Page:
There was a small area where our tour guides pulled up some chairs and broke our their bodhrans and the clapping and boot stomping started. The place was great for the accoustic music and you could bond with the stranger next to you through the love of beer and great music!
I highly recommend stopping in here to catch a jam session if you are in the neighborhood!
Bono drinks here.
That should make it a no go spot of course, but not even Bono can wipe the history of this Dublin institution. My parents would frequently walk home as youths from sessions here, and everyone from Seamus Ennis to Ted Furey, Ronnie Drew to the great Joe Heaney was at home here.
All has changed, changed utterly however. It's moe suits and ties than trad sessions these days, but in this corner of the city such a story is not unusual. Historians, either professional or hobbyists, would do well to have a good look at the walls. Charles Haughey with The Dubliners, Pete Seeger in Dublin and posters for classic plays like Executed are found on the walls here. O'Donoghues is a museum.
Like Grogans, it's ham and cheese sambos or bust, but nobody is here for the food. The pint, on a quiet day, is beautiful. If you get a seat by the musicians corner at the front of the bar this is an unrivalled Dublin experience.
The punters have changed, the pub hasn't really. On a good night, with your mates in and Bono somewhere exotic and far away, it's a great spot.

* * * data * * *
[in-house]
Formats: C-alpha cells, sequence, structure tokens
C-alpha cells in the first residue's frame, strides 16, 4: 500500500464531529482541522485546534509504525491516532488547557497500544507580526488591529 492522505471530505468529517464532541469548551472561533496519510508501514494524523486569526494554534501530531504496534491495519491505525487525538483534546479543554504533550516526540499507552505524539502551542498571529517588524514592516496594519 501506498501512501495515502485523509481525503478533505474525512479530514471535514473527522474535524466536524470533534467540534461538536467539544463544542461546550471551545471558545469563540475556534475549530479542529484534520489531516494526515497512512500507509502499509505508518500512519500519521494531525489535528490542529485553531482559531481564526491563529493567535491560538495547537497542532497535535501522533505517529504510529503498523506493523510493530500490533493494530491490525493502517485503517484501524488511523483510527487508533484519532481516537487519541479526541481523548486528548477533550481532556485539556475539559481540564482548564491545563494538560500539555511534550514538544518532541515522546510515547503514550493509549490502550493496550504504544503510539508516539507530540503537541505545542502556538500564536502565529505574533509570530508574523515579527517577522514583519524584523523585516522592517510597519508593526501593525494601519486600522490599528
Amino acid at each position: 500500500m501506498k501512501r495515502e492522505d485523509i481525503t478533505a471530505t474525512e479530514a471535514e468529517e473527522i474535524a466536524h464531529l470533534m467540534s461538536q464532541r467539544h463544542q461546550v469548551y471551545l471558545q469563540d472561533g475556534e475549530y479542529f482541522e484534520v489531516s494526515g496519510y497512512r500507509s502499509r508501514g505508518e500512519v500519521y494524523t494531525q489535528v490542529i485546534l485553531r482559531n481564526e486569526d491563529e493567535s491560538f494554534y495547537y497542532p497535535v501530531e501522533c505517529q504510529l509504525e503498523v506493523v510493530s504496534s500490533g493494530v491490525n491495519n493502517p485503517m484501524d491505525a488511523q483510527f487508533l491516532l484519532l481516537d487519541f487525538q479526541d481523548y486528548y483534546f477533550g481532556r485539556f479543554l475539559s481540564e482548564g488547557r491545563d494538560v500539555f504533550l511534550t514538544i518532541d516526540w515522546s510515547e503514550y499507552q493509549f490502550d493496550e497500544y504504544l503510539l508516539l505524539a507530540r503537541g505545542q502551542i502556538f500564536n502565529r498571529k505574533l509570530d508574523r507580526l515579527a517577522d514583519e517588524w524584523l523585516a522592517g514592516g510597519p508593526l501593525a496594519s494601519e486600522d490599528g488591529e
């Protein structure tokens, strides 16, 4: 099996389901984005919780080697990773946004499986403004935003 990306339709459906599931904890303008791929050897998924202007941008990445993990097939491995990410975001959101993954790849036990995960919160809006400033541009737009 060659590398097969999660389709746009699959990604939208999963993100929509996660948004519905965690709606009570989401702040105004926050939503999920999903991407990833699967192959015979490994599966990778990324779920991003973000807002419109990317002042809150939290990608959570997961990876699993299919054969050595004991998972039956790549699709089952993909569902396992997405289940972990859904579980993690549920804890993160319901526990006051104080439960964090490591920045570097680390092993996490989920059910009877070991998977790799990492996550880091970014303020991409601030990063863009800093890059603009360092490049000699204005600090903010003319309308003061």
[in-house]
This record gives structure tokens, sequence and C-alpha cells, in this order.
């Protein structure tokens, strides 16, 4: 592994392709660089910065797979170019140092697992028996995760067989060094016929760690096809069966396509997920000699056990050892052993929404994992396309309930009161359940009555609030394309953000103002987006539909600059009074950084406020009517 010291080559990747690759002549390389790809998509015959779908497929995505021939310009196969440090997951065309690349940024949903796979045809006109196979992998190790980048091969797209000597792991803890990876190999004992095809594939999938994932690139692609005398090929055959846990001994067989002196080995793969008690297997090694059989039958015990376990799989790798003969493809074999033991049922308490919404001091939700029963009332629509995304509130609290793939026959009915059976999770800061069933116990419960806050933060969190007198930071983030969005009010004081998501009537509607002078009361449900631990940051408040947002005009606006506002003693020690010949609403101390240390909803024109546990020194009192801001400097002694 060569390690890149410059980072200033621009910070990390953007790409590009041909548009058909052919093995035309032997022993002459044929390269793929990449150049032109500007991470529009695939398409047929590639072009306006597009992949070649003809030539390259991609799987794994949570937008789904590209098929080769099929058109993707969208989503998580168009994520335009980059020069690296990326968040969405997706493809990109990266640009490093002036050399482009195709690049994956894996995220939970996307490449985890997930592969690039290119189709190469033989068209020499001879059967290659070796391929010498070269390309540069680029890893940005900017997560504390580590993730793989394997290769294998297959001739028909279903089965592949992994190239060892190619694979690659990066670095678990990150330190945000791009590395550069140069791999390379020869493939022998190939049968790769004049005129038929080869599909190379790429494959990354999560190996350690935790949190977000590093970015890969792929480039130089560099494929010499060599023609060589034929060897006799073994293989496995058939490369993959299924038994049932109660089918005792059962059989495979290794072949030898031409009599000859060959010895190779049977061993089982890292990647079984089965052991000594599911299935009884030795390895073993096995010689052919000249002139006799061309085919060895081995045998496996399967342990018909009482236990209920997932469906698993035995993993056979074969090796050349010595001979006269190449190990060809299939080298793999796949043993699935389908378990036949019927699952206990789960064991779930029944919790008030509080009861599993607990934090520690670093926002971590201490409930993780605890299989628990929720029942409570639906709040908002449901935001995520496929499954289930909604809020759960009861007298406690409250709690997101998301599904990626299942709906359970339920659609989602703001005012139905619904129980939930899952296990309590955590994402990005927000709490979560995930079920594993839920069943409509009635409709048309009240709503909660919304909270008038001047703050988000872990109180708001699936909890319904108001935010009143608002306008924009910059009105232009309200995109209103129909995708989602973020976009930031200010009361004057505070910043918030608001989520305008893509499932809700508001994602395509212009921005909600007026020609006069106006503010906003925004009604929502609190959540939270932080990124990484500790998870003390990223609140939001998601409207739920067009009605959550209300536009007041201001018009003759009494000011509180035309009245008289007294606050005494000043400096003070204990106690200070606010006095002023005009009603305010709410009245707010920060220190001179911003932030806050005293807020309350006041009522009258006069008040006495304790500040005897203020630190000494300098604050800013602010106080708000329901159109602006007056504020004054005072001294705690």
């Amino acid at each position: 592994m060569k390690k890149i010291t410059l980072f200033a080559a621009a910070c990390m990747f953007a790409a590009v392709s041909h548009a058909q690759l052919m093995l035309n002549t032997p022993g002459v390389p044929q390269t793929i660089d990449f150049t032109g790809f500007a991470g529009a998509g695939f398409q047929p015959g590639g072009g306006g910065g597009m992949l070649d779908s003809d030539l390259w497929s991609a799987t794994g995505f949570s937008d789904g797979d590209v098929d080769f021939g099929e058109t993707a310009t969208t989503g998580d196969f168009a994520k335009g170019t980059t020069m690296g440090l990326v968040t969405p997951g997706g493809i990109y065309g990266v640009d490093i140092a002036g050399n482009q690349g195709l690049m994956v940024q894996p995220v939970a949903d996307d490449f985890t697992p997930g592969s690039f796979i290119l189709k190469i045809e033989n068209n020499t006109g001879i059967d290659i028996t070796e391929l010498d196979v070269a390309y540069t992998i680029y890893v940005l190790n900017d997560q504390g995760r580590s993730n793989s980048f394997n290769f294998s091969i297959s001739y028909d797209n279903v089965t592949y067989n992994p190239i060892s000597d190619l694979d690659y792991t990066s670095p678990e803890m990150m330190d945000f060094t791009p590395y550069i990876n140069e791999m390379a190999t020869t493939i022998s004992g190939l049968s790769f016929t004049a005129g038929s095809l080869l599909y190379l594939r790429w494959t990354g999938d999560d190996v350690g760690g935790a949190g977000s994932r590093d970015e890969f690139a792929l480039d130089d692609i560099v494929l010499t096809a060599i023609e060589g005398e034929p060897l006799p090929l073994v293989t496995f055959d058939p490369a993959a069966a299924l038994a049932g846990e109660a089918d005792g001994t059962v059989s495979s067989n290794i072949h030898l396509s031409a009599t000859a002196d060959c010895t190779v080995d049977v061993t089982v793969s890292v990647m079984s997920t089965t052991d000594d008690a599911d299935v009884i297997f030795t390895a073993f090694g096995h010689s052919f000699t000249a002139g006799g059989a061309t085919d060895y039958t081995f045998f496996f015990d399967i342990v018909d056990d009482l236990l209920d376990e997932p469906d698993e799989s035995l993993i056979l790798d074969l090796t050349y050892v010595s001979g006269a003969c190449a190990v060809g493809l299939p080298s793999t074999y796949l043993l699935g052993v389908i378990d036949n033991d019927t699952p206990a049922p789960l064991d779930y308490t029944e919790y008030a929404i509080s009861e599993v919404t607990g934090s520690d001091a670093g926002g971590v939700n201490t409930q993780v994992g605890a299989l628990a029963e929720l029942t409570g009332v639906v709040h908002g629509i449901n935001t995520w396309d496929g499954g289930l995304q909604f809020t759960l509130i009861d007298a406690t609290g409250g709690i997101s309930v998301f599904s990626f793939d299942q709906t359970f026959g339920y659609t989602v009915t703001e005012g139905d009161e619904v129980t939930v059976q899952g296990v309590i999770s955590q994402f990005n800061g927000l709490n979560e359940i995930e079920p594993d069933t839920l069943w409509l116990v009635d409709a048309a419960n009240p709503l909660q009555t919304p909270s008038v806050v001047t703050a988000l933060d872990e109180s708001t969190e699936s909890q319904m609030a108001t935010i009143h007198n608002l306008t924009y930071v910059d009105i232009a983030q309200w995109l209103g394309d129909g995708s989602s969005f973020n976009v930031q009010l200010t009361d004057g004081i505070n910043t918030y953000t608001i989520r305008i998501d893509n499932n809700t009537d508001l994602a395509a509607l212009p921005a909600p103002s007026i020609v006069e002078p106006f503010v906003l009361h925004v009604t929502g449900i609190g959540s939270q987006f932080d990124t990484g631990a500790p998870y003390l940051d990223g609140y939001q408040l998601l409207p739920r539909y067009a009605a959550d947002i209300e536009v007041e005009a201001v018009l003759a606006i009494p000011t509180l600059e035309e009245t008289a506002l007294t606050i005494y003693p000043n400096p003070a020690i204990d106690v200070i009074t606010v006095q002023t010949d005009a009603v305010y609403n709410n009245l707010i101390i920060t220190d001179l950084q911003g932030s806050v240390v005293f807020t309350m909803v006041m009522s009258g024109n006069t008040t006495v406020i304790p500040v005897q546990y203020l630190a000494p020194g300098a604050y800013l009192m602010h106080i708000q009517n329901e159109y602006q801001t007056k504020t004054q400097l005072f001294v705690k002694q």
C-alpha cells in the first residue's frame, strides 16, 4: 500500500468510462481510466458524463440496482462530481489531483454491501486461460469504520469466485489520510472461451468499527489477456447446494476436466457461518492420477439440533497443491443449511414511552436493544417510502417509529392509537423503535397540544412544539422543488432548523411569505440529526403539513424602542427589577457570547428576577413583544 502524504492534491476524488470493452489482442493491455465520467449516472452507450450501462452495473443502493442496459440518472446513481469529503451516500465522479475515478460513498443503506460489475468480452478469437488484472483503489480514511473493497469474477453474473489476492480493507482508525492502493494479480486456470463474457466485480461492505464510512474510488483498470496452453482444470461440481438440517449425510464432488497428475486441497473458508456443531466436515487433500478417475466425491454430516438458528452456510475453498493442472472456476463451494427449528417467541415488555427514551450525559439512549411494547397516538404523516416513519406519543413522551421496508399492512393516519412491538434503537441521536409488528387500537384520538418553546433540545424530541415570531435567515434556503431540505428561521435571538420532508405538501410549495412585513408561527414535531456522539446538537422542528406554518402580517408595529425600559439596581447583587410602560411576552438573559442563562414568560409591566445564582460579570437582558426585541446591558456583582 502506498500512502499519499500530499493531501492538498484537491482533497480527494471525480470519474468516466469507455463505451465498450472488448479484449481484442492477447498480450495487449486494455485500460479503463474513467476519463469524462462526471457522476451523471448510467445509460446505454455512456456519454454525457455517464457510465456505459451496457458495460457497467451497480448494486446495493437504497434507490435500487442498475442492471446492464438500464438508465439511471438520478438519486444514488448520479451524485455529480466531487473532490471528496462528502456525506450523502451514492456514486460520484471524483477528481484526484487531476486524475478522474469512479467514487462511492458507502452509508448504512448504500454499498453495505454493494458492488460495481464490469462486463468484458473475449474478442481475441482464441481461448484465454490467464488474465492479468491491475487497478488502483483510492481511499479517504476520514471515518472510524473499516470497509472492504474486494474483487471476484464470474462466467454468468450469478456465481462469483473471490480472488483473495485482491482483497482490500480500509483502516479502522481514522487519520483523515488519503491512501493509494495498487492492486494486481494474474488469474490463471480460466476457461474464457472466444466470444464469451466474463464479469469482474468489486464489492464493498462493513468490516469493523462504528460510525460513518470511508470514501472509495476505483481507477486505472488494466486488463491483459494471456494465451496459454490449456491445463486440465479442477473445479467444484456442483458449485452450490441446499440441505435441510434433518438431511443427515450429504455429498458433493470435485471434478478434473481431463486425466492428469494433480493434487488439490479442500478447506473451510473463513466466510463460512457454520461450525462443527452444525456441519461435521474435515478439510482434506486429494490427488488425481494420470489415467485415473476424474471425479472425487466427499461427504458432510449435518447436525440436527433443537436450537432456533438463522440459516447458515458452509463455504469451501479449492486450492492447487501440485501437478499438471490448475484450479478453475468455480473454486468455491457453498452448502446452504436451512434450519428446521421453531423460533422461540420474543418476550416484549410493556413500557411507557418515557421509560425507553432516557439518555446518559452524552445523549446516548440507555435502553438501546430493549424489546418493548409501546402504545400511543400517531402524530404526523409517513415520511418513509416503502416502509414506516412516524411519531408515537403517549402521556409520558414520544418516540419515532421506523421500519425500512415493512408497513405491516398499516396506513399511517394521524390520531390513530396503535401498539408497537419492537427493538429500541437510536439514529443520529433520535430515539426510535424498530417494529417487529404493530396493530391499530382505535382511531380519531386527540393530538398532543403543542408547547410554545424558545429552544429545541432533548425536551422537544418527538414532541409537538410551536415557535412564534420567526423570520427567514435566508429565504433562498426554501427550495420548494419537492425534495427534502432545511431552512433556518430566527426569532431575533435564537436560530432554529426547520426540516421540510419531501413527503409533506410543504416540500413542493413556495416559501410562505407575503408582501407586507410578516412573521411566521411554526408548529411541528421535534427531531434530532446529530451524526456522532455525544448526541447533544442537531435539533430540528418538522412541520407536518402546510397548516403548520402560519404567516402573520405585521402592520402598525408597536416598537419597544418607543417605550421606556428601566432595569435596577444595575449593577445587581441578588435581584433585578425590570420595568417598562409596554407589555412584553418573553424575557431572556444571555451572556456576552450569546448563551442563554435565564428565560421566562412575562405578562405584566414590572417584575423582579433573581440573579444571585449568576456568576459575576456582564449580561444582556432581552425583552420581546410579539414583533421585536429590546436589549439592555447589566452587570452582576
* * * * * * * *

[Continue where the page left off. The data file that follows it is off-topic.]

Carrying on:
It feels legendary. There's a vibe in this place that transforms it from an average pub to an institution. Three pints with a very good friend and one of his best mates made this even better. We laughed, and drank in the experience. Choose if you wish, see if you get it. I did.
This will always be a Dublin stop for me. Cheers, O'Donoghue's.
O'Donoghues's is pure blessed by it's just-about-edge-of-the-central business-district-proper location, as if it were any closer to Grafton St it would surely be overrun with tourists every minute of the day. This is because O'Donoghue's, as anyone who knows anything about trad music could tell you, is the birthplace and spiritual home of The Dubliners (if you don't know what I'm talking about, for the love of jaysus open up a new window and type 'Rocky Road to Dublin' into Youtube immediately and click on the first video that pops up).
Done? Good, now we'll have a bit of context for the discussion.
The heyday of the 1960s when Luke Kelly and Ronnie Drew played O'Donoghue's may well be gone (as are Luke and Ronnie themselves, god rest them), but there are still trad sessions to be had in O'Donoghue's, and it's probably your best bet for a good session anywhere near the city centre.
Oh, and be sure not to confuse this O'Donoghues (on Merrion Row) with the other O'Donoghues, the one on nearby Suffolk St. They both have similar black and white facades, but that is the only the only thing they have in common, as the other O'Donoghue's is pure shite and pains should be taken to avoid it.
Since this is one of the favourite pubs of one of my Irish colleagues I went there with colleagues a few times. While I normally like staying "outside", close to the barrels and patio heater last time we found a lovely place in the "back room" - which was always full on previous visits of mine.
I did enjoy the atmosphere here as it is really cozy - a really nice Dublin pub.
What's not great is the drinks selection - they have the "standard" on draft and nothing more, no special beers at all, not even other Irish beers. What's also not great is the bathrooms, one of my colleagues called it one of these "elbow bathrooms", because you want to touch stuff there only with your elbows. And that's exactly to the point of it.